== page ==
For the team at True Bistro, vegan philosophy extends beyond food. That’s part of what drove the owners to test out a new Kitchen Appreciation Program (KAP) that adds a four percent gratuity for kitchen staff, Managing Consultant Suzi Gerber explains.
“All the owners are vegan, and they’re vegan because they believe it’s the most right and compassionate choice,” Gerber says. “When [owner Linda Harrison] understood what it was and how it could be implemented, she was like, ‘This is very important to me,’ this is integrative with the rest of her thinking.”
The gratuity is meant to help close the gap in wage potential between front-of-house staff and those who work in the kitchen. The KAP is in beta mode this month, meaning that diners can request to have the gratuity removed. However, no one has taken that option so far, according to Gerber, and the restaurant is leaning toward making the KAP permanent in May.
“This is a trend that’s moving through the restaurant industry, and Boston definitely has a pretty strong contingent of people following it,” Gerber says. “It’s a pretty strong passion of mine to highlight that we tend to undervalue our food service workers.”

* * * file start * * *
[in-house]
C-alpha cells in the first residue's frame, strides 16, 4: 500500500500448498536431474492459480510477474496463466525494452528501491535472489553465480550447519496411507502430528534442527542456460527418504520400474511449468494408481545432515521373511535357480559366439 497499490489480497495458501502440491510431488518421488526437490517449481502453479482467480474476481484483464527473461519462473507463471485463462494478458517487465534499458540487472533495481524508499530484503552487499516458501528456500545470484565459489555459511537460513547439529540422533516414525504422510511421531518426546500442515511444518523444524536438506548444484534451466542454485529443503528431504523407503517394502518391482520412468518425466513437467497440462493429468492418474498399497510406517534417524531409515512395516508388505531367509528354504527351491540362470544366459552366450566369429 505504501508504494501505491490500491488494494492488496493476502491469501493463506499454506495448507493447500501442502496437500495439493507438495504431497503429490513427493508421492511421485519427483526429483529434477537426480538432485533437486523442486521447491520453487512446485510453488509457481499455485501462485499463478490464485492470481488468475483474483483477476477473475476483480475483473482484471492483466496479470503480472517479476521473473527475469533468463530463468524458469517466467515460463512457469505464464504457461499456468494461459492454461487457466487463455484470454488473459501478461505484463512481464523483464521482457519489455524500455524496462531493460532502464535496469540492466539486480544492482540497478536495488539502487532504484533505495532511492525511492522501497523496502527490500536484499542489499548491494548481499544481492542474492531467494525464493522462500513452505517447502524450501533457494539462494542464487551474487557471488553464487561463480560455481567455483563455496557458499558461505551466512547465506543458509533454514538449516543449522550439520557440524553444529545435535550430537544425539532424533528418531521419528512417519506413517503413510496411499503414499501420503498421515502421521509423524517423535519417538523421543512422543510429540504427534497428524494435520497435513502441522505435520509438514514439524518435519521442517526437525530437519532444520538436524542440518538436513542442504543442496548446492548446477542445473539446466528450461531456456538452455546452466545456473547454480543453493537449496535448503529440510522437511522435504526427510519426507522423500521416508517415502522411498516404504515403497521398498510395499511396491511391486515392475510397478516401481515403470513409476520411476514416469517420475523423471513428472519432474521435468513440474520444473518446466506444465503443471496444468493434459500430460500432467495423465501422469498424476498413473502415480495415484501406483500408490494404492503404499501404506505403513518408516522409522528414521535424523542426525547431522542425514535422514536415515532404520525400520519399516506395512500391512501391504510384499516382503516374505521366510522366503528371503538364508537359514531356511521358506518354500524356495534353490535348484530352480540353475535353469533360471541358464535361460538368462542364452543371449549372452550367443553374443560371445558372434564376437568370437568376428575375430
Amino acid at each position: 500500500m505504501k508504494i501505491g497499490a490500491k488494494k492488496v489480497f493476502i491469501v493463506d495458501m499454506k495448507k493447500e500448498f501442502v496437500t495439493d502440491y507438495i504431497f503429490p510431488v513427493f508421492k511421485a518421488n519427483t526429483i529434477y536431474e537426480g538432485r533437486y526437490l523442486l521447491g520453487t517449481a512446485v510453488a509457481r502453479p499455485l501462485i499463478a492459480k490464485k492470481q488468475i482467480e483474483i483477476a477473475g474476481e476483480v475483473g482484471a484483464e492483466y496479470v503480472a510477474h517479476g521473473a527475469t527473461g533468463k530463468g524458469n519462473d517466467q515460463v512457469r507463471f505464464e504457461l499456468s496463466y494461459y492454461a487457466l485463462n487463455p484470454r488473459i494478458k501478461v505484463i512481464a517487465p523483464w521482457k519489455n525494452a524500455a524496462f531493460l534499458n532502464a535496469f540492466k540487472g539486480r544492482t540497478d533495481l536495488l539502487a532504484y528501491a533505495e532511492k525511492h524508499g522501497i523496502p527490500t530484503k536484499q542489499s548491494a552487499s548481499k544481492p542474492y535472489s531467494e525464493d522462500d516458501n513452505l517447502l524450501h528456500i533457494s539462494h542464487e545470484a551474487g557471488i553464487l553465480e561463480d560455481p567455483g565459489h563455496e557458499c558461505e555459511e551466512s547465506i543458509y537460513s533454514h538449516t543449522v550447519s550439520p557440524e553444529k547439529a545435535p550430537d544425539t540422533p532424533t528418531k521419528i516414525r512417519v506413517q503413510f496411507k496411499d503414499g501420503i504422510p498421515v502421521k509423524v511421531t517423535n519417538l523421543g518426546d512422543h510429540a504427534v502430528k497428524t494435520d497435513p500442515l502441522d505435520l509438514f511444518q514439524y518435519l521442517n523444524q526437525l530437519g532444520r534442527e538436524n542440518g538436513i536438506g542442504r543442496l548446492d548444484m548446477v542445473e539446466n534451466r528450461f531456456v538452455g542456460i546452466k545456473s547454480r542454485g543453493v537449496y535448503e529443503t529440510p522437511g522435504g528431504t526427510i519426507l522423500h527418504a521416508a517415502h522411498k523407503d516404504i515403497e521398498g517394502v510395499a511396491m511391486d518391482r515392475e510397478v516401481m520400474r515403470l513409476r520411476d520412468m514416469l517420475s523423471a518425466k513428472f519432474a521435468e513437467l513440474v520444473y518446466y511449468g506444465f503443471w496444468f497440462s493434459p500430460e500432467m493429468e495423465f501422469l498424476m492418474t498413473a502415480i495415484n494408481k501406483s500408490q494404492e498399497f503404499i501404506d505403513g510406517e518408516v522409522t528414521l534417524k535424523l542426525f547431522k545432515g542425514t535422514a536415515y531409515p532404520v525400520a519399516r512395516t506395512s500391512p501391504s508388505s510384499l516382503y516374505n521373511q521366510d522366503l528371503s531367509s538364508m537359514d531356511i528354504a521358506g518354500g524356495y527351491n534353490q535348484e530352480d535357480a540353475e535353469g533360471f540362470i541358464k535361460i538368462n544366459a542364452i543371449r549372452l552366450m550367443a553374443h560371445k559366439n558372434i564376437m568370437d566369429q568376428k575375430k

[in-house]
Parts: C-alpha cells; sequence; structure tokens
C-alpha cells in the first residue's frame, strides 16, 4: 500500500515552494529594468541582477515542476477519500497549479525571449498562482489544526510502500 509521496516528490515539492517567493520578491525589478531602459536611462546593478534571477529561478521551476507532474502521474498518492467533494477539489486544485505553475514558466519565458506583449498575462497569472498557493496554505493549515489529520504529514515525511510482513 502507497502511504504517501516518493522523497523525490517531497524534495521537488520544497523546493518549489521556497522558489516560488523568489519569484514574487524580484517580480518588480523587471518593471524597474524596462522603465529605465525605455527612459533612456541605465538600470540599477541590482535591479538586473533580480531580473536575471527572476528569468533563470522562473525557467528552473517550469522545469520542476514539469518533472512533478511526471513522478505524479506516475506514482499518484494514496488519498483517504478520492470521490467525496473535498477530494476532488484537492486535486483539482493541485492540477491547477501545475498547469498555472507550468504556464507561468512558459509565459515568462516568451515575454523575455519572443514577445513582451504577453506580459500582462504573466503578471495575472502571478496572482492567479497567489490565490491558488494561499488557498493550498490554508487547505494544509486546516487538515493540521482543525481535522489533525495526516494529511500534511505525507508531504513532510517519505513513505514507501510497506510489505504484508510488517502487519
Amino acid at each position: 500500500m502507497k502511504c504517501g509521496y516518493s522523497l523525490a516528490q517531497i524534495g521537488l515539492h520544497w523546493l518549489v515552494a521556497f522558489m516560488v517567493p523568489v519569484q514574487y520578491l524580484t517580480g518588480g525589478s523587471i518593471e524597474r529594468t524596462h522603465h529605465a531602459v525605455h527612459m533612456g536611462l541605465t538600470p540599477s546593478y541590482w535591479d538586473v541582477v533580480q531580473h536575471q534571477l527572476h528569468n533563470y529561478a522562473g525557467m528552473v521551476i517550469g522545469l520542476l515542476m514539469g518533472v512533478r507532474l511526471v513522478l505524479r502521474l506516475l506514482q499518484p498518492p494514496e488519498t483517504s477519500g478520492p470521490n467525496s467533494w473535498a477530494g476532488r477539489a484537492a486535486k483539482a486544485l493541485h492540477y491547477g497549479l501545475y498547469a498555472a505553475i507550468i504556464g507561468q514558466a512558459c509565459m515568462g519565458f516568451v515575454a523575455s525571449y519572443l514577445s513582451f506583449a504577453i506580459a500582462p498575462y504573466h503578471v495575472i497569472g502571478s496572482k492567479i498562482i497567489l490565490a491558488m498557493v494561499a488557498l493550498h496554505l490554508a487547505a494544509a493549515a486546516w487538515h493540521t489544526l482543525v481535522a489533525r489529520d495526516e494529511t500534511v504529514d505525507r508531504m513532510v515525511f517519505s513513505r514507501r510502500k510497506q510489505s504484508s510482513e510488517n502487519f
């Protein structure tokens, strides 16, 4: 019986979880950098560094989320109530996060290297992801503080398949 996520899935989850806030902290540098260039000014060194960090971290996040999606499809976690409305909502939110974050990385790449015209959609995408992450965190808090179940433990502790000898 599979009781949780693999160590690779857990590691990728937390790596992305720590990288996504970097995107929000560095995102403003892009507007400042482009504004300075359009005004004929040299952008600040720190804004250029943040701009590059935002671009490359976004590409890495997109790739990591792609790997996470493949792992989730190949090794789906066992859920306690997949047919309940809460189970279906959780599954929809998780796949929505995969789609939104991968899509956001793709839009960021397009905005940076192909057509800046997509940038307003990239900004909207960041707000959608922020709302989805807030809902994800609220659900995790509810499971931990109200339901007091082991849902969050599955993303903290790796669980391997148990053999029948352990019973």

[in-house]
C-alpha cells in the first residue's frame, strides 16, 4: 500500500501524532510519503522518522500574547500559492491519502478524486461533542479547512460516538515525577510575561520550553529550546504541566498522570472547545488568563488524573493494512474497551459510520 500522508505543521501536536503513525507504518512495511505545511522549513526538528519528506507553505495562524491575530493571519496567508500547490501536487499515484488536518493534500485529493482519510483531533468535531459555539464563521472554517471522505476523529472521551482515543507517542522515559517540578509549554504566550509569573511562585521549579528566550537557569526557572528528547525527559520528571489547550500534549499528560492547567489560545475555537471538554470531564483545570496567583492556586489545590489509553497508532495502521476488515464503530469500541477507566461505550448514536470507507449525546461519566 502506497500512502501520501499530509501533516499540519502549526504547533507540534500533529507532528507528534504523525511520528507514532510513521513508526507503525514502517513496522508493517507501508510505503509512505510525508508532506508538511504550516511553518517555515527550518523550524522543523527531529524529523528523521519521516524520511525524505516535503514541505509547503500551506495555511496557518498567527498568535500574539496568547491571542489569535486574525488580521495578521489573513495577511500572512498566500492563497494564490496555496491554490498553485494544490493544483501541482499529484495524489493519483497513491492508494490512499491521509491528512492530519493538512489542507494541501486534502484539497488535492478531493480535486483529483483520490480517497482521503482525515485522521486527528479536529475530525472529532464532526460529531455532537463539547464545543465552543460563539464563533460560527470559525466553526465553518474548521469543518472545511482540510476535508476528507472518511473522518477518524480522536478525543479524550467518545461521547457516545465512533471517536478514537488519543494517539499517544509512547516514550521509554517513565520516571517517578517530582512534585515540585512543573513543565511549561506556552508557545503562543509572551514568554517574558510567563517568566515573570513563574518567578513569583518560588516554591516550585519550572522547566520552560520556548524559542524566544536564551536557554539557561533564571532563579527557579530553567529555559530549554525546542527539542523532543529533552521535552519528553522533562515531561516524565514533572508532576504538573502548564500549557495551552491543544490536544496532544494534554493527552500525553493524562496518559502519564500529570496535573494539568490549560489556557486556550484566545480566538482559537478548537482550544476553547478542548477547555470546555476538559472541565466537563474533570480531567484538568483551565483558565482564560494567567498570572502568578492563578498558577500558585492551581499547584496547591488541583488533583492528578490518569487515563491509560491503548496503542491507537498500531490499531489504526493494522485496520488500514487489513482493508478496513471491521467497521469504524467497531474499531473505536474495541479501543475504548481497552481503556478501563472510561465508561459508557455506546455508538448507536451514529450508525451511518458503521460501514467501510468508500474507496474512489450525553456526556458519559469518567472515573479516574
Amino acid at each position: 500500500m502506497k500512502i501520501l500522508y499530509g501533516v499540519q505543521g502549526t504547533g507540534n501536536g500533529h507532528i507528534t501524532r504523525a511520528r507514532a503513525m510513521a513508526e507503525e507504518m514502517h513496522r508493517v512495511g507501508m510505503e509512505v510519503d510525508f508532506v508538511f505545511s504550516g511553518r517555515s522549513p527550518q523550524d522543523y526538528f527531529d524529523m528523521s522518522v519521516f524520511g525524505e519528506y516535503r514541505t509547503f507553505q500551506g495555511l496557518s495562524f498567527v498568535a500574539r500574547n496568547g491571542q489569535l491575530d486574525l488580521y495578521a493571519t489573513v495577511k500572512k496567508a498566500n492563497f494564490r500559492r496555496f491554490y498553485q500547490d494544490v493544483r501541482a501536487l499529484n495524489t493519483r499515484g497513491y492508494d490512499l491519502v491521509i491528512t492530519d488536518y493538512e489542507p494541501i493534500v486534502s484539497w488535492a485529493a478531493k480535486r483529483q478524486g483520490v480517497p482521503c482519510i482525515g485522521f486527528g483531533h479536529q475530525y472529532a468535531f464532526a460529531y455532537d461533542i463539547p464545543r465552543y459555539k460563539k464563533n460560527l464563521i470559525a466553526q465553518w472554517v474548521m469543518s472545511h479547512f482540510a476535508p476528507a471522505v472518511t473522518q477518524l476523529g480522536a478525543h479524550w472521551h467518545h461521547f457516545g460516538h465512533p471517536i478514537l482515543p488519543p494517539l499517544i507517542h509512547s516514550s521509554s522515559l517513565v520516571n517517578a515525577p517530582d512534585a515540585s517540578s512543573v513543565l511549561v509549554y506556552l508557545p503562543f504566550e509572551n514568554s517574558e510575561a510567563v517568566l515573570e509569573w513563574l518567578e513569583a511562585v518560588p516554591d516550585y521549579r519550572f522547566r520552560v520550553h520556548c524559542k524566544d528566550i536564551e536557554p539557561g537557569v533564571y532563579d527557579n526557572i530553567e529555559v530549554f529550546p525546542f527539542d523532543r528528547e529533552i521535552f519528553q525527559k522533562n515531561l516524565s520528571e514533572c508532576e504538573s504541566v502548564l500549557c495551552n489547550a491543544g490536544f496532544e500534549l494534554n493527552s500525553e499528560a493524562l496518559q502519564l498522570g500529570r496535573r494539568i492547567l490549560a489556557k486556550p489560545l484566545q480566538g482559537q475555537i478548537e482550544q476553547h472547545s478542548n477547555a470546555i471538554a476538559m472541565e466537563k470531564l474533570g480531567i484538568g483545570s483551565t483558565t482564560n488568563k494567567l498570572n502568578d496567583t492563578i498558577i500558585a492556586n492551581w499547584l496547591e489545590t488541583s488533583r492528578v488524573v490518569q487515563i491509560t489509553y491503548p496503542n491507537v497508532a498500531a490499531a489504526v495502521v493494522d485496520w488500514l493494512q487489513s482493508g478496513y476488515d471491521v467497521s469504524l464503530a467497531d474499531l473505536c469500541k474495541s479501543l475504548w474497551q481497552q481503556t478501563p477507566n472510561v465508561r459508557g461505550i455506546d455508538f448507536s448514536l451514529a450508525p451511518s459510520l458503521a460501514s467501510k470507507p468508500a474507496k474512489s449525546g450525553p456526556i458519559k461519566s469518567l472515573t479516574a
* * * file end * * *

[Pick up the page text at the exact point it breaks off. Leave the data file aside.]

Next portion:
The program comes alongside other initiatives the restaurant is taking to establish itself as a community locale and a main hub of the vegan movement. True Bistro will co-host (along with The Humane League and Veganizer) a Vegan Drinks event on April 24 where the restaurant will debut new menu items and cocktails from their new bartender, who Gerber says is “bringing our cocktails to the [same] level as the rest of the gourmet foods that we have.”
True Bistro will also start pop-ups on Mondays featuring Littleburg, a “vegetable-centric scratch cooking” venture run by Graham Boswell. The monthly pop-ups will start on April 29.